On the Road to Recovery: Gasoline Content Regulations and Child Health, Journal of Health Economics 54 (2017): 98-123.

Gasoline content regulations are designed to curb pollution and improve health, but the impact on health has not been quantified. By exploiting both the timing of regulation and spatial variation in children’s exposure to highways, I estimate the effect of gasoline regulation on pollution and child health. The introduction of cleaner-burning gasoline in California in 1996 reduced asthma admissions by 8% in high exposure areas. Reductions are greatest for areas downwind from highways and heavy traffic areas. Stringent gasoline content regulations can improve child health, and may diminish existing health disparities.

Going Beneath the Surface: Petroleum Pollution, Regulation, and Health, American Economic Journal: Applied Economics 13.1 (2021): 1-37. [AEA Research Highlight]

This paper quantifies the health impacts of petroleum leaks from underground storage tanks, the effectiveness of tank regulation, and the role of information as a policy tool in the same setting. Exposure to a leaking underground storage tank during gestation increases both the probability of low birth weight and preterm birth by 7-8 percent. Compliance with regulations requiring the adoption of preventative technologies mitigated the entire effect of leak exposure on low birth weight, and information increased avoidance and moving among highly educated mothers. Back-of-the-envelope calculations suggest the health benefits of preventative regulations exceed the upgrade cost to facilities.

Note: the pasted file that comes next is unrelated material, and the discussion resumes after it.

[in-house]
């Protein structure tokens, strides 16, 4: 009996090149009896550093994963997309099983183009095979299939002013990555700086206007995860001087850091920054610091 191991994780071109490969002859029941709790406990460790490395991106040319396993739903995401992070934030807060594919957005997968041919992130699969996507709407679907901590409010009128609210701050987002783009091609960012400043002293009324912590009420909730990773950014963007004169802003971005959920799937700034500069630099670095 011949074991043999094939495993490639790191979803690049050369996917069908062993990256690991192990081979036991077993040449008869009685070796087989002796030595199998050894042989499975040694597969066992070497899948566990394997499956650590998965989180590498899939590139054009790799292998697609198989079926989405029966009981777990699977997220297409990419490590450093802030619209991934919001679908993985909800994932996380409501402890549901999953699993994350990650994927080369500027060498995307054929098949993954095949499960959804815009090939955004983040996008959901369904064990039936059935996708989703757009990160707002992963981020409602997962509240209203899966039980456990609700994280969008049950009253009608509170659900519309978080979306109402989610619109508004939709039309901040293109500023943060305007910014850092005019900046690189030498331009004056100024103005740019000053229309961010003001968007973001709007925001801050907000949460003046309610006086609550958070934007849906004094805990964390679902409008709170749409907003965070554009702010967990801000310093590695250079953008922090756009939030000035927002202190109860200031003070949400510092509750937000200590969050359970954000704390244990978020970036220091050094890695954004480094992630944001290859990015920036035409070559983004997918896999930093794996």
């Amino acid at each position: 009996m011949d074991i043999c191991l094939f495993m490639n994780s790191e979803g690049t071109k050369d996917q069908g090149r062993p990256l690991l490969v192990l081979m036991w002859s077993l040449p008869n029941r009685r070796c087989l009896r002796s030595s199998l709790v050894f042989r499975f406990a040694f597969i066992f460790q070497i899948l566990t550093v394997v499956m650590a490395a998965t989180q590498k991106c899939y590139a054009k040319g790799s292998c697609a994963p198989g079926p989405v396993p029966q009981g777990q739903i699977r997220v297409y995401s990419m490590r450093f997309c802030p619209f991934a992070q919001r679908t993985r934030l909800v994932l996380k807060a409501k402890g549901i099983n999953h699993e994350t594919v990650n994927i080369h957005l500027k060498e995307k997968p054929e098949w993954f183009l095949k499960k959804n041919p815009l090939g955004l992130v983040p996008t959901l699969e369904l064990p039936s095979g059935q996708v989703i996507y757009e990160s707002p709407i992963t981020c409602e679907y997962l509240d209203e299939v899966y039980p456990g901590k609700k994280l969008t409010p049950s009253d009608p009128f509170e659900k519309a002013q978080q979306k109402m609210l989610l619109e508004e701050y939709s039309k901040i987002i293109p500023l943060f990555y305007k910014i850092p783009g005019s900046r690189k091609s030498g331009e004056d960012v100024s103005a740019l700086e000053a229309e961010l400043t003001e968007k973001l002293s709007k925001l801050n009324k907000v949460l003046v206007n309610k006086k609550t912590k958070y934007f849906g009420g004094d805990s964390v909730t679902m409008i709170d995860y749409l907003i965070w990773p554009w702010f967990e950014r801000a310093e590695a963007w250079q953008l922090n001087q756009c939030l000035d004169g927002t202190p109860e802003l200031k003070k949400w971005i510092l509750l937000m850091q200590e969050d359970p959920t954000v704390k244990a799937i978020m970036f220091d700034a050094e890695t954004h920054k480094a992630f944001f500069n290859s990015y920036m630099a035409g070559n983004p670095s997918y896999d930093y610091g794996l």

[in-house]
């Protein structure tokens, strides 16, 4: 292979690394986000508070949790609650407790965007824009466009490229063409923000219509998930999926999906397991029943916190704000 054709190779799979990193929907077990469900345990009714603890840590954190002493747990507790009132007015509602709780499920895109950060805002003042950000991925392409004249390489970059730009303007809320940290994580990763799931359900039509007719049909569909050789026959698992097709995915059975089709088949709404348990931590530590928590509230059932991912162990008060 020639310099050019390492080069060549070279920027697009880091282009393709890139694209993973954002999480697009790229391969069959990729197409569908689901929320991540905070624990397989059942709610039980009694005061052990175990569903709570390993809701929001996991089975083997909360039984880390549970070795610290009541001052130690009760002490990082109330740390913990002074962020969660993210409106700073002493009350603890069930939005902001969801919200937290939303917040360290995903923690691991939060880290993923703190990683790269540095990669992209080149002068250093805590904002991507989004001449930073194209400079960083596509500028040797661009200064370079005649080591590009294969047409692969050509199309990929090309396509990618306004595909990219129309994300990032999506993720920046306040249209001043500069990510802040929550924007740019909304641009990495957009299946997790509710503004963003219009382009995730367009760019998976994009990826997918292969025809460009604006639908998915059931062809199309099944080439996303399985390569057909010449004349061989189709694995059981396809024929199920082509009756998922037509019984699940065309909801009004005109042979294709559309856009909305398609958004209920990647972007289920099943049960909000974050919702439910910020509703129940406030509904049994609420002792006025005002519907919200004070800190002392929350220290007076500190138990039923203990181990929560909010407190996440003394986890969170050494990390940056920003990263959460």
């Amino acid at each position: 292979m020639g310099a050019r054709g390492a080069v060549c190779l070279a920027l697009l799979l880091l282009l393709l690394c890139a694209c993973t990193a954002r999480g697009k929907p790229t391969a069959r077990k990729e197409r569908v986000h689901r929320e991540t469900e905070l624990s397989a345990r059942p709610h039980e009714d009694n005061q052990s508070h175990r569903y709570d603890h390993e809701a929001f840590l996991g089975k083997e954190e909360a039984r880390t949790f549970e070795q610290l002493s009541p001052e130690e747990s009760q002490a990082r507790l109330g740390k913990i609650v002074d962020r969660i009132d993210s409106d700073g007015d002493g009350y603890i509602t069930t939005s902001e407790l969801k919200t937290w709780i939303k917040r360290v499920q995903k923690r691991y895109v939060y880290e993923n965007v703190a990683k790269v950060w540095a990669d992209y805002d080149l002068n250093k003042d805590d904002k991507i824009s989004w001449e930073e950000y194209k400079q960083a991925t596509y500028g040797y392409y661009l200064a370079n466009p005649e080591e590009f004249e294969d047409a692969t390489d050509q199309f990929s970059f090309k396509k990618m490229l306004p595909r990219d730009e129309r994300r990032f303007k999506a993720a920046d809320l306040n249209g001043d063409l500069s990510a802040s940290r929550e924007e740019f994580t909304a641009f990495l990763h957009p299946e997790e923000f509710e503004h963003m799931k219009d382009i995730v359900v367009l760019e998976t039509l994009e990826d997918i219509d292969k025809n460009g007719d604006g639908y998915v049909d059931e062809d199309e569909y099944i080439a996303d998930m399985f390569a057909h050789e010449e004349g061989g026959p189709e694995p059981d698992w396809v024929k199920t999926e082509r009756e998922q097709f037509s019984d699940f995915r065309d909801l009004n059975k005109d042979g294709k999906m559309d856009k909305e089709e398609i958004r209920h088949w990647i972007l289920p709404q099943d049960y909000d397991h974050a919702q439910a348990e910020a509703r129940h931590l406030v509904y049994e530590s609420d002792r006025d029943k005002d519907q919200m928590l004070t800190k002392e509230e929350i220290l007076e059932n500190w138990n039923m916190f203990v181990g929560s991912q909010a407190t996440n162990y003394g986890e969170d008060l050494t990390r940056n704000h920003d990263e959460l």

The Role of Parallel Trends in Event Study Settings: An Application to Environmental Economics with Pedro H. C. Sant’Anna. Journal of Association of Environmental and Resource Economists 8.2 (2021): 235-275. [PDF] [Supplementary Appendix]

Difference-in-Differences (DID) research designs usually rely on variation of treatment timing such that, after making an appropriate parallel trends assumption, one can identify, estimate, and make inference about causal effects. In practice, however, different DID procedures rely on different parallel trends assumptions (PTA), and recover different causal parameters. In this paper, we focus on staggered DID (also referred as event-studies) and discuss the role played by the PTA in terms of identification and estimation of causal parameters. We document a “robustness” vs. “efficiency” trade-off in terms of the strength of the underlying PTA, and argue that practitioners should be explicit about these trade-offs whenever using DID procedures. We propose new DID estimators that reflect these trade-offs and derive their large sample properties. We illustrate the practical relevance of these results by assessing whether the transition from federal to state management of the Clean Water Act affects compliance rates.